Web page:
Training Opportunities: We offer young adults aged 18-25 two training workshops which shall be held in Folkestone and or Ramsgate depending on take up. One on oral history interviewing techniques, the other on using video for heritage projects. The workshops will take place between September and December 2018.
Expenses: We shall pay reasonable pre-agreed travel expenses.
Closing Date of Project: May 2019
Archive Skills – Preparing LGBTQI collections for deposit – looking for volunteers – Training provided!
Organisation: Rainbow Pilgrims: The Rites and Passages of LGBTQI Migrants in the UK Project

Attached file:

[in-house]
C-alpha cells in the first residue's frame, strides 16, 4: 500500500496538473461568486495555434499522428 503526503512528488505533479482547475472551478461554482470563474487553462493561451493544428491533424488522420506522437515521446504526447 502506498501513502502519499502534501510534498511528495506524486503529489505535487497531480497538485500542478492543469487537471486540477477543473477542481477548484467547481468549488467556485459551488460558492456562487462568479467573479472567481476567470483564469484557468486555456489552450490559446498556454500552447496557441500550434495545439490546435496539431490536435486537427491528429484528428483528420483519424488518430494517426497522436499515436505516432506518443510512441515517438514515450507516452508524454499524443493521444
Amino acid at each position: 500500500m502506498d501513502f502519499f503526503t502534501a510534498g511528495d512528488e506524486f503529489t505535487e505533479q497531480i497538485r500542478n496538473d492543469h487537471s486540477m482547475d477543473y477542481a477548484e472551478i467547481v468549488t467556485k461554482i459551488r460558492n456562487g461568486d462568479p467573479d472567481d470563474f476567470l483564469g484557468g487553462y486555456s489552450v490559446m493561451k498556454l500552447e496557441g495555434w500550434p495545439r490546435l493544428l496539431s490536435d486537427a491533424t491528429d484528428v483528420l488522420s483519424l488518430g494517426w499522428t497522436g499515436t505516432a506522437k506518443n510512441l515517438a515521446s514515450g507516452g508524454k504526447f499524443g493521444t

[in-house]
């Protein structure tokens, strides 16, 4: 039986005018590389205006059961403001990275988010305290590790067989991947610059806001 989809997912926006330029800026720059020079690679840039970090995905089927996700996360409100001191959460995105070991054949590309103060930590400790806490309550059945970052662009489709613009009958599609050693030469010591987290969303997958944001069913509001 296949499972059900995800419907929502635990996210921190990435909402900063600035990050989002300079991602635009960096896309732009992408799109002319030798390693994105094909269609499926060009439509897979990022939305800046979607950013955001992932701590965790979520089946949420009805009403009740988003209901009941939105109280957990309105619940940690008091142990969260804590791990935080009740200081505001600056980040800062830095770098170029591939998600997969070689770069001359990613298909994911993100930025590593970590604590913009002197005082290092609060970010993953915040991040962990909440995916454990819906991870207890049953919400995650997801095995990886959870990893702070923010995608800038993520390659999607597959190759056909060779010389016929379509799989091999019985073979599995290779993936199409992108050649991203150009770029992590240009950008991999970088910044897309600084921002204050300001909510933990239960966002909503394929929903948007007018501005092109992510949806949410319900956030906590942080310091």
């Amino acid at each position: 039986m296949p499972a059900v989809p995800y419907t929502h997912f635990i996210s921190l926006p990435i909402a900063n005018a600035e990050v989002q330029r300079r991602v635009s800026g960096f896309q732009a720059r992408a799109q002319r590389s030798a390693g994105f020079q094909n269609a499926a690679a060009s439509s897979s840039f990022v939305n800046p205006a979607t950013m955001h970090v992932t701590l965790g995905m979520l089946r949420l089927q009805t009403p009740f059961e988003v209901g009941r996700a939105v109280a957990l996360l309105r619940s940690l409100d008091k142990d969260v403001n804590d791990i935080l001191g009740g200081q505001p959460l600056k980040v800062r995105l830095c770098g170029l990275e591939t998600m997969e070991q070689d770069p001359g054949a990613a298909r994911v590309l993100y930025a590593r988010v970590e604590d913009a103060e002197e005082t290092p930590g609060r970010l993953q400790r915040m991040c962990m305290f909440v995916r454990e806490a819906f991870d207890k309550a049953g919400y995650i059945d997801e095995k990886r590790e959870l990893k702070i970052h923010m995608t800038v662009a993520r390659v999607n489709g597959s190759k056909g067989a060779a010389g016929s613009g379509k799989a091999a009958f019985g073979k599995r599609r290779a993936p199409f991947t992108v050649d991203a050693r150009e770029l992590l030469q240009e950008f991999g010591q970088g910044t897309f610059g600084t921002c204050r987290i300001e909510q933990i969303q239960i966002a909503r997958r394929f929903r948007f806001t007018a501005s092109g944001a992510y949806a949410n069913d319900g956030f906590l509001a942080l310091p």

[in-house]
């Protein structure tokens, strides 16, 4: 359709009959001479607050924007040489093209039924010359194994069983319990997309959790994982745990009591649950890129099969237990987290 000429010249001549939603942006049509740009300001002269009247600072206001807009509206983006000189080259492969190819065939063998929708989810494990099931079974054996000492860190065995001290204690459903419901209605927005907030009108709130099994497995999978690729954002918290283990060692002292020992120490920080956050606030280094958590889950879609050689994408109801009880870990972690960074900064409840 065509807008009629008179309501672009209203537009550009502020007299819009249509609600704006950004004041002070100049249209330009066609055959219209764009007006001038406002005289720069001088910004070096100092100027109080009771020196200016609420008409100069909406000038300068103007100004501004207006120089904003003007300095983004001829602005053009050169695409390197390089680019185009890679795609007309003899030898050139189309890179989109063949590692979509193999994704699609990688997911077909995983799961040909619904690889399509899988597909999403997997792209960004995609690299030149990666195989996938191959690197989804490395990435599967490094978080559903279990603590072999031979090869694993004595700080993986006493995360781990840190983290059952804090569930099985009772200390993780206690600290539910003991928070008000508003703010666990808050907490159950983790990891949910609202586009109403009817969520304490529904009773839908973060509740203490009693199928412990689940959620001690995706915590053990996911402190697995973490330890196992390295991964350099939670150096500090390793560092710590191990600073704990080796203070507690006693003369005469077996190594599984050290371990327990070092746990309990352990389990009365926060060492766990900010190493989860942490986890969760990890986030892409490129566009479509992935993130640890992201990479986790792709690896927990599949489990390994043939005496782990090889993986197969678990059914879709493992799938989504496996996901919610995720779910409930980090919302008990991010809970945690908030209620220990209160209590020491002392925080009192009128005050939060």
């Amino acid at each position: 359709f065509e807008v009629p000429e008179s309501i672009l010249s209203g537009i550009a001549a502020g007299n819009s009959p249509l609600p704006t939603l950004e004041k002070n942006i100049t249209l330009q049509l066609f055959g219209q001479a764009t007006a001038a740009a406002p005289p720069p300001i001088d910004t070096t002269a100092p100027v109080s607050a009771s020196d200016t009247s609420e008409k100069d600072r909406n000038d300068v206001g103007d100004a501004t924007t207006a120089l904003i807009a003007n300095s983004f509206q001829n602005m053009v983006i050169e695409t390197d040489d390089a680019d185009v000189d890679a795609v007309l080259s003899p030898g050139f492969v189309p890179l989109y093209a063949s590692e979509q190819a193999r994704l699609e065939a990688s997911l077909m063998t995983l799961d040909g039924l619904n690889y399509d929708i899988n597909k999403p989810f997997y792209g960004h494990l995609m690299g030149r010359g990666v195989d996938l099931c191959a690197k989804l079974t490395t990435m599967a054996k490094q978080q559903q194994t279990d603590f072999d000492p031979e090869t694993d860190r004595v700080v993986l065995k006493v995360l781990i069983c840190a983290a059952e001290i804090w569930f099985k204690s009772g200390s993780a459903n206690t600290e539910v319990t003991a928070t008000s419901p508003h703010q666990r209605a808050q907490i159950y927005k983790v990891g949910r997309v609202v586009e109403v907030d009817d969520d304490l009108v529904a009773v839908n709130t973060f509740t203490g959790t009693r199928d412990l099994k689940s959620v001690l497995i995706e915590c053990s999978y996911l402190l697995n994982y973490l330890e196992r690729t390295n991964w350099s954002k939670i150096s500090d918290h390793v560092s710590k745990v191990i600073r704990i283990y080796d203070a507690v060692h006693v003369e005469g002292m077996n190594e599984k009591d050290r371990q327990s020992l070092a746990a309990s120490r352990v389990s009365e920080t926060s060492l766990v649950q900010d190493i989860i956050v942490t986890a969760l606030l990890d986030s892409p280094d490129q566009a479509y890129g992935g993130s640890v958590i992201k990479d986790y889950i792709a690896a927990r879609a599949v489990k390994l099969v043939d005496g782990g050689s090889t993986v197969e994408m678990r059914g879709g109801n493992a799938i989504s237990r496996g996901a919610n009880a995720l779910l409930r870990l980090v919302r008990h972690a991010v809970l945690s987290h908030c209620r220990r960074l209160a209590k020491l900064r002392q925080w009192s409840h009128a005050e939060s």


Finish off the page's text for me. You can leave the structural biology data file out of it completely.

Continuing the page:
Address: The Montagu Centre, 21 Maple St, London, W1T 4BE
Volunteer Duties: You will be expected to hone your (new) skills and help with Rainbow Pilgrims archival work (eg cataloguing, preparing collection for deposit); minimum amount of volunteering hours 1.5/week for 4-8 weeks from 14 May 2018 onwards at the LMA and other London (office at W1T 4BE) or PC-home based locations. You may be invited to work also on finalising the deposit of our other two collections Rainbow Jews and Twilight People, as the collections are connected.
This is a fantastic hands-on skills exchange opportunity, and a great opportunity to network and gain skills from senior archivists and be part of a landmark oral history project.
Location: The London Metropolitan Archives
Training Opportunities: Free Training/Induction for volunteers will be provided on 12 May 2018, 11-4pm, at the London Metropolitan Archives.